Anyone can make a Lasting Power of Attorney (LPA) providing they have capacity to do so. If someone doesn’t have capacity to make an LPA, they will have to apply for a Deputyship Order through the Court of Protection.
Attorneys VS Deputies
The difference between attorney’s (those who have the authority to act for someone who lacks capacity, hereafter referred to as ‘P’, under a Lasting Power of Attorney) and deputies (those who have the authority to act for P under a deputyship Court Order) is the level of supervision. Deputies are proactively supervised by the Office of the Public Guardian (OPG), having to complete yearly deputy report forms and potentially receiving visits from them to ensure the best interests of P are being upheld. The level of supervision for attorneys is drastically lower however there are safeguarding steps the donor (person making LPA) can take when making an LPA. For example, the donor can take protective measures to safeguard this by inserting supervisory instructions/preferences in the LPA which are carefully worded and can include things such as reference to supervising third parties and the need for the attorney to maintain accounts.
If you believe there is a safeguarding concern which involves the attorney and the donor lacks capacity, you should begin by reporting this to the OPG who can then intervene. Other people you may want to notify are social workers, the police and the local authority. If there is only one attorney named on the LPA, you should also consider making an urgent application for an interim deputy to be appointed by the Court of Protection. The Legal test which must be satisfied for removing an attorney is under section 22(3)(b) of the Mental Capacity Act 2005 which states as follows:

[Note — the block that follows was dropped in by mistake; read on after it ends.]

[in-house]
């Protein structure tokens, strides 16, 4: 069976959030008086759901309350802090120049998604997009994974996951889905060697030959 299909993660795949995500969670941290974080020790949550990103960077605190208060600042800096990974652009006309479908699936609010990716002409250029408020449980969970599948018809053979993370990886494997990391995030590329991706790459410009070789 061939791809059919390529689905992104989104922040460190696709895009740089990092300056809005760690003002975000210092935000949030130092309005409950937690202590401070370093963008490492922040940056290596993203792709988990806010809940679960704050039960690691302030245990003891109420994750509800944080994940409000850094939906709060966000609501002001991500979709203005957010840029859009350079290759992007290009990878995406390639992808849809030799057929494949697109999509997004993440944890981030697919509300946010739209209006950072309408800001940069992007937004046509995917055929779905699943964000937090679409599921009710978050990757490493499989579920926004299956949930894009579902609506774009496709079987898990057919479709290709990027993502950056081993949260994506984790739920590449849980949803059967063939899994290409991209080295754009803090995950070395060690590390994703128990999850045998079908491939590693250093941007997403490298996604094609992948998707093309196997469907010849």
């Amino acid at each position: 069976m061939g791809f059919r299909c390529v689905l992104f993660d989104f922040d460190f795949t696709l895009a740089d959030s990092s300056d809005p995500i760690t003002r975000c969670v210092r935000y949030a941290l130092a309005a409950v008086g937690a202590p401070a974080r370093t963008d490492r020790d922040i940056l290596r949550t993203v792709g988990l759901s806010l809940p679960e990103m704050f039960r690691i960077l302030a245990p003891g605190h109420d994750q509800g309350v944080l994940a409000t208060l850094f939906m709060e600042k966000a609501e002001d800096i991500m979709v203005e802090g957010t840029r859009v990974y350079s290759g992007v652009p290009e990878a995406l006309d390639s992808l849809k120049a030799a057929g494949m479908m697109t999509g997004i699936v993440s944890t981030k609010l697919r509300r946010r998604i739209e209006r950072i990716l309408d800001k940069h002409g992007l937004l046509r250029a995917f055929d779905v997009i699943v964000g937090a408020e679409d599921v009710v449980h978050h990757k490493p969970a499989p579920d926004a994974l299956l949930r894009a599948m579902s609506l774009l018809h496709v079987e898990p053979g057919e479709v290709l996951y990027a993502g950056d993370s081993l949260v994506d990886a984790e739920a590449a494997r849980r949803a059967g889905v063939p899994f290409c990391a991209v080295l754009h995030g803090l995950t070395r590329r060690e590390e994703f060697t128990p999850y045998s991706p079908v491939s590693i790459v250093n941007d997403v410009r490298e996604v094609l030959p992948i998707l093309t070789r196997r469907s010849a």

the attorney must have “behaved, or is behaving, in a way that contravenes his authority or is not in P’s best interest, or proposes to behave in a way that would contravene his authority or would not be in P’s best interest”
If the above is satisfied, the Court can revoke the LPA or direct that the LPA is not registered.
LPA’s require careful consideration. The donor’s choice of attorney should be discussed and the level of power that an attorney is given should also be considered. The drafting of the LPA is important due to the protective measures that can be included in the forms. For example, at least one person should be named on the Notices section which would allow them to raise an objection should they suspect financial abuse. It may also be in the donor’s best interest to delay the registration of the LPA however this deferral can cause issues as it typically takes 6-8 weeks for the registration process to be completed. This is subjective to each case and that’s why it’s important to know the implications of making an LPA and of the protective measures you can take to prevent its misuse.
If you would like any more information, call us today and ask to speak with our Private Client Team 01702 338338.